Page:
He tells Ezekiel: 'You see when you're going as a missionary to these people? Language won't be your problem, they speak the same language as you do'. As one author put it: 'Being a Wycliffe Bible translator would have been a straightforward assignment in comparison to what Ezekiel had been called to do'. Language would not be the problem, the problem that they would have, the barrier that the man of God would have is utter rebellion against God - they would not listen! God says in chapter 3 and verse 7: 'They're not going to listen to you, Ezekiel, it's not you they're not listening to - it's Me! They don't want Me! My people don't want to listen to My word'. He is telling Ezekiel, listen: 'This is why you're going to be humiliated, because My people are a rebellious people - they don't want Me as their God!'.
Ultimately it was a refusal to acknowledge the sovereignty of God - and if you want to put it into our terms today, in the church of Jesus Christ, we can apply it to ourselves as a refusal and a rebellion to admit and to recognise the lordship of the Saviour in our lives! It's an awful sin in the eyes of God, it is a serious sin because it is a sin that causes God Almighty to call His people by a name that He calls the wicked world!
Now if success was measured on the responsiveness of this congregation, we would have to say that Ezekiel would go down as one of the greatest failures in all of history. But, you see, his success was measured by another standard - verse 5 of chapter 2 - this is the standard where he would know that he had succeeded: 'They will know that a prophet has been among them'. In other words, when everything befalls this nation that Ezekiel prophesies, when it all comes upon them they will remember one solitary, simple man called Ezekiel who warned them and called them to repent.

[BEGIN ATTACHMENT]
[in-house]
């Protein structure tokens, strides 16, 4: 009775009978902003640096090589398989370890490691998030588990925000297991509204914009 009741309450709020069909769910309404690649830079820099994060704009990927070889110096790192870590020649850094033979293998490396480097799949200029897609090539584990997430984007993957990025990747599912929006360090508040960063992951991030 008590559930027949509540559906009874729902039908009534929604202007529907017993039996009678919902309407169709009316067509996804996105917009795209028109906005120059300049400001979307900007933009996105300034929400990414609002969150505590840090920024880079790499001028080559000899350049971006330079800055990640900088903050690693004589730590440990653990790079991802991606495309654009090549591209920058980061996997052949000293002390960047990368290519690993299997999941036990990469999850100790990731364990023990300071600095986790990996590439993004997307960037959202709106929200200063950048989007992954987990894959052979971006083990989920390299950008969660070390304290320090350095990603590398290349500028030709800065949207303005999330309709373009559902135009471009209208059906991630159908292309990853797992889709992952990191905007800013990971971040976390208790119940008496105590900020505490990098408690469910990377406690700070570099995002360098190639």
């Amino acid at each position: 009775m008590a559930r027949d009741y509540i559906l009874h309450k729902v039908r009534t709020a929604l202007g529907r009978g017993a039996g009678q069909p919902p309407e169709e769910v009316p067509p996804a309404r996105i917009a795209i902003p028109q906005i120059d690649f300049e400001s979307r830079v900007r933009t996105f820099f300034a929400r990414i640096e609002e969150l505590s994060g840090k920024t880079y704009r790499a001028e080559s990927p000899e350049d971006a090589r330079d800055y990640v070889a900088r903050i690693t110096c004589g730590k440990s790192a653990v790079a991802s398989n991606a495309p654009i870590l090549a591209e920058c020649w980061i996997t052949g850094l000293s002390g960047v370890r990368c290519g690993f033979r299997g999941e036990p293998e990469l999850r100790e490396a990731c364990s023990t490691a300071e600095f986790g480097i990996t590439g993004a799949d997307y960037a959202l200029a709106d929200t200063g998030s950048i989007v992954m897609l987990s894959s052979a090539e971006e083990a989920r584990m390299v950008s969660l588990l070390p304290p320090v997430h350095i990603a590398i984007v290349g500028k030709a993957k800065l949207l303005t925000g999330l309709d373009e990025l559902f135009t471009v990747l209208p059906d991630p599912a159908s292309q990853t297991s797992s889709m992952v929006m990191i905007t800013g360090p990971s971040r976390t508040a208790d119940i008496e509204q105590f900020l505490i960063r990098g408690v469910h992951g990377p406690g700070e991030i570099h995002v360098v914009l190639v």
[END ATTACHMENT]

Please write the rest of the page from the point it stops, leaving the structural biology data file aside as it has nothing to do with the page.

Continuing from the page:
As I was studying this it came to me that it is amazing that the hardest people to get to repent are not the wicked sinners, but God's own people. In fact God tells him in chapter 3 and verse 6: 'If I had sent you to the Gentiles, they would have repented right away. But I'm not sending you to the Gentiles'. In Matthew 11, in that same passage as I have referred to, again He says to His people who are like spoilt children: 'If I had done these mighty works in Tyre and Sidon they would have repented in sackcloth and ashes - even Sodom would have repented, but My people are a rebellious people, My people are stiff-necked, they are hardened!'.
Now in the light of this we must ask a question of ourselves: as we seek to preach the Gospel to a world around that is dying, how can we measure success? Is it numbers? Is it conversions, how many people have been converted in the last month or year? Is it the buildings that we erect? Is it the money that we cash in every week? Is it the talent that we have in the pews? Do we adhere to the philosophy behind the church growth movement and strategies in America - that bigger is better? Is the way we measure success how many people we have, or how many people are being converted?
Now don't misunderstand me: we ought to strive to be as fruitful as possible, and we ought not to be content at any time when folk are not being saved, or when our lives show a lack of progress at all. We ought to have a continual disposition of holy discontent! What comes to me from these passages of Scripture is the sobering reality that this poor man Ezekiel's success and faithfulness could not be measured by numbers. His primary goal was not souls! Does that not stagger us? His ministry was not souls, he was told: 'You're going to go out, and they're not going to listen to anything that you say - but listen, My Ezekiel, you have a great high calling because I want your ministry to be for one goal, and that is My eternal glory! Ezekiel, your preaching, your modelling, everything that you do will bring glory to Me. It may not bring any souls into the fold, but it will bring eternal glory to My name'.